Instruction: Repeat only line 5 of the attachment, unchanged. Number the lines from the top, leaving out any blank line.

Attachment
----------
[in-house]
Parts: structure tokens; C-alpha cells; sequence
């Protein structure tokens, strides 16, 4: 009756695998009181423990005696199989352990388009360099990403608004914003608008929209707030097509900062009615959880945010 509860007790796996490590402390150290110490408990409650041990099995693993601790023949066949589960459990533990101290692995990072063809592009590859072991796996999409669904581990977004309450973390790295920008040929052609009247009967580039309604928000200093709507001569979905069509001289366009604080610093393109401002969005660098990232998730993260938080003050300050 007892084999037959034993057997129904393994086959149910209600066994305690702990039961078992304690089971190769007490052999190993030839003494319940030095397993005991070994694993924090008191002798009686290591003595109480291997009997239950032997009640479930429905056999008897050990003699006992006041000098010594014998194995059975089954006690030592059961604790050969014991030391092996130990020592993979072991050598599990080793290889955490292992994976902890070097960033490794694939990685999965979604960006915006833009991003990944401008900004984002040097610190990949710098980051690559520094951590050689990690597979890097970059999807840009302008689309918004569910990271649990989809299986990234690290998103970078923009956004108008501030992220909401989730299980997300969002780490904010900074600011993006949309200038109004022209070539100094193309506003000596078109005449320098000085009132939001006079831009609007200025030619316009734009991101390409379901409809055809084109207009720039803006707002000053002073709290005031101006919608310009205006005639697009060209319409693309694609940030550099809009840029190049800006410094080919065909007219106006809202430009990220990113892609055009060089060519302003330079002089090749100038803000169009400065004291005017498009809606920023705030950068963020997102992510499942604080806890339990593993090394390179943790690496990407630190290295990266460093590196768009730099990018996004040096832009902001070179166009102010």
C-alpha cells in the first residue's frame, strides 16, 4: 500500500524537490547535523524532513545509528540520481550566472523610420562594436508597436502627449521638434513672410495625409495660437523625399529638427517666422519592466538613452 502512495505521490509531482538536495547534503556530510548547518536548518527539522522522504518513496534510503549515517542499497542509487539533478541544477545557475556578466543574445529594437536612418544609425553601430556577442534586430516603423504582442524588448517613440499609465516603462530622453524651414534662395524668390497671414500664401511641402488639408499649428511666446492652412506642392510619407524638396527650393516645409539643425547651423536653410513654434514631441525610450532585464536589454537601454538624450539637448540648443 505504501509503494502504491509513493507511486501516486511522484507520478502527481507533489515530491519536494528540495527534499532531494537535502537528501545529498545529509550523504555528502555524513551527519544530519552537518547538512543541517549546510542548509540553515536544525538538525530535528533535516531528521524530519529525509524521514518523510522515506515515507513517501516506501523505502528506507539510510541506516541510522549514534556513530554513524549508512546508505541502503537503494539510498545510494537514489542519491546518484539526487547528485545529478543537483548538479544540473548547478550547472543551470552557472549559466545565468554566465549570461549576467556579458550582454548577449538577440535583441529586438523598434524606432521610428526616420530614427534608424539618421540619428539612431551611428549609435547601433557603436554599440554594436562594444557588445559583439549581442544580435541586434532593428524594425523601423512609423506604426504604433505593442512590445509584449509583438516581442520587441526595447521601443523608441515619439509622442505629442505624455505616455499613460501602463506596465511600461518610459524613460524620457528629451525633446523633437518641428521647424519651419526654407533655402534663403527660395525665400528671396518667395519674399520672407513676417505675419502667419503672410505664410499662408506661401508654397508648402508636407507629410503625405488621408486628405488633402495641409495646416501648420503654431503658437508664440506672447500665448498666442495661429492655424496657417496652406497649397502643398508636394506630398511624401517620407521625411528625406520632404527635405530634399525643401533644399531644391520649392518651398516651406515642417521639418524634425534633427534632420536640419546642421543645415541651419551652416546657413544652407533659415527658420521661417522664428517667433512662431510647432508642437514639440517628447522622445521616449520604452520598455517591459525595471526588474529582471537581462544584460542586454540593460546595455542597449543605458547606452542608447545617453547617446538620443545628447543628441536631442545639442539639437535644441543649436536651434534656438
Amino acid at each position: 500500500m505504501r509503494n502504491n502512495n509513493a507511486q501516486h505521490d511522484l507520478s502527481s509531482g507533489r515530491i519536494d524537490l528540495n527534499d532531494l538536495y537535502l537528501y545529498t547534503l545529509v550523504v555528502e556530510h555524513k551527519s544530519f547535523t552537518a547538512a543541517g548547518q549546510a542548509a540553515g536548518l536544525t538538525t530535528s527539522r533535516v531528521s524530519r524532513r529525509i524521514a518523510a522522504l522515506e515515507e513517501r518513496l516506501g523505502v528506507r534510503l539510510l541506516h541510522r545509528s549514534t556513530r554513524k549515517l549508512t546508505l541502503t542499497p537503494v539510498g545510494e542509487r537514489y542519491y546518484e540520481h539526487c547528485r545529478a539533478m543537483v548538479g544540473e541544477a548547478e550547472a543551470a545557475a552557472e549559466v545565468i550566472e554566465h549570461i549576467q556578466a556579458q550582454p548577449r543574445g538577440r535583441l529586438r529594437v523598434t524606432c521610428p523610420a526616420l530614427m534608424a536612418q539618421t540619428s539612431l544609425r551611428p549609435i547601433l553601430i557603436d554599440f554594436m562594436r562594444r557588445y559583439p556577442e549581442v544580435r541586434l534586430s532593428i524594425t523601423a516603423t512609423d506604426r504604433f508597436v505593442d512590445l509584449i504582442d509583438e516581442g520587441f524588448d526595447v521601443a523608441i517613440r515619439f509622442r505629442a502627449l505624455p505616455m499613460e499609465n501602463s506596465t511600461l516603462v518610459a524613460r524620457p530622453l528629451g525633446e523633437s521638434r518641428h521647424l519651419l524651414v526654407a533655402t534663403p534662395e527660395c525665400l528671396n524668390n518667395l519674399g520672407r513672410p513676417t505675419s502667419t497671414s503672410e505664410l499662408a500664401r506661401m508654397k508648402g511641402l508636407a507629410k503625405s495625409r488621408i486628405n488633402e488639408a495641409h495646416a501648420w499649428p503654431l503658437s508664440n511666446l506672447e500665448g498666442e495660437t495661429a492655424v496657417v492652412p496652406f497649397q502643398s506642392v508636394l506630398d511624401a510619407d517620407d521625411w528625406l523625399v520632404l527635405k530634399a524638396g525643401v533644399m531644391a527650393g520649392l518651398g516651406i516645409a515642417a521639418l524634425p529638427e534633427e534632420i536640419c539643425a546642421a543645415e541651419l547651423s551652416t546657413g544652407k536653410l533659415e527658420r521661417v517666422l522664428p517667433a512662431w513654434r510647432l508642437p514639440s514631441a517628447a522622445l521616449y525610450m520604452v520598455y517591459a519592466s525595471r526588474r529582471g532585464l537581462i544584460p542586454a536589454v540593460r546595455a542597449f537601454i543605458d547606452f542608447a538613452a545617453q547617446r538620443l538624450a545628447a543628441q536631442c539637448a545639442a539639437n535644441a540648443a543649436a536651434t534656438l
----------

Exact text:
Amino acid at each position: 500500500m505504501r509503494n502504491n502512495n509513493a507511486q501516486h505521490d511522484l507520478s502527481s509531482g507533489r515530491i519536494d524537490l528540495n527534499d532531494l538536495y537535502l537528501y545529498t547534503l545529509v550523504v555528502e556530510h555524513k551527519s544530519f547535523t552537518a547538512a543541517g548547518q549546510a542548509a540553515g536548518l536544525t538538525t530535528s527539522r533535516v531528521s524530519r524532513r529525509i524521514a518523510a522522504l522515506e515515507e513517501r518513496l516506501g523505502v528506507r534510503l539510510l541506516h541510522r545509528s549514534t556513530r554513524k549515517l549508512t546508505l541502503t542499497p537503494v539510498g545510494e542509487r537514489y542519491y546518484e540520481h539526487c547528485r545529478a539533478m543537483v548538479g544540473e541544477a548547478e550547472a543551470a545557475a552557472e549559466v545565468i550566472e554566465h549570461i549576467q556578466a556579458q550582454p548577449r543574445g538577440r535583441l529586438r529594437v523598434t524606432c521610428p523610420a526616420l530614427m534608424a536612418q539618421t540619428s539612431l544609425r551611428p549609435i547601433l553601430i557603436d554599440f554594436m562594436r562594444r557588445y559583439p556577442e549581442v544580435r541586434l534586430s532593428i524594425t523601423a516603423t512609423d506604426r504604433f508597436v505593442d512590445l509584449i504582442d509583438e516581442g520587441f524588448d526595447v521601443a523608441i517613440r515619439f509622442r505629442a502627449l505624455p505616455m499613460e499609465n501602463s506596465t511600461l516603462v518610459a524613460r524620457p530622453l528629451g525633446e523633437s521638434r518641428h521647424l519651419l524651414v526654407a533655402t534663403p534662395e527660395c525665400l528671396n524668390n518667395l519674399g520672407r513672410p513676417t505675419s502667419t497671414s503672410e505664410l499662408a500664401r506661401m508654397k508648402g511641402l508636407a507629410k503625405s495625409r488621408i486628405n488633402e488639408a495641409h495646416a501648420w499649428p503654431l503658437s508664440n511666446l506672447e500665448g498666442e495660437t495661429a492655424v496657417v492652412p496652406f497649397q502643398s506642392v508636394l506630398d511624401a510619407d517620407d521625411w528625406l523625399v520632404l527635405k530634399a524638396g525643401v533644399m531644391a527650393g520649392l518651398g516651406i516645409a515642417a521639418l524634425p529638427e534633427e534632420i536640419c539643425a546642421a543645415e541651419l547651423s551652416t546657413g544652407k536653410l533659415e527658420r521661417v517666422l522664428p517667433a512662431w513654434r510647432l508642437p514639440s514631441a517628447a522622445l521616449y525610450m520604452v520598455y517591459a519592466s525595471r526588474r529582471g532585464l537581462i544584460p542586454a536589454v540593460r546595455a542597449f537601454i543605458d547606452f542608447a538613452a545617453q547617446r538620443l538624450a545628447a543628441q536631442c539637448a545639442a539639437n535644441a540648443a543649436a536651434t534656438l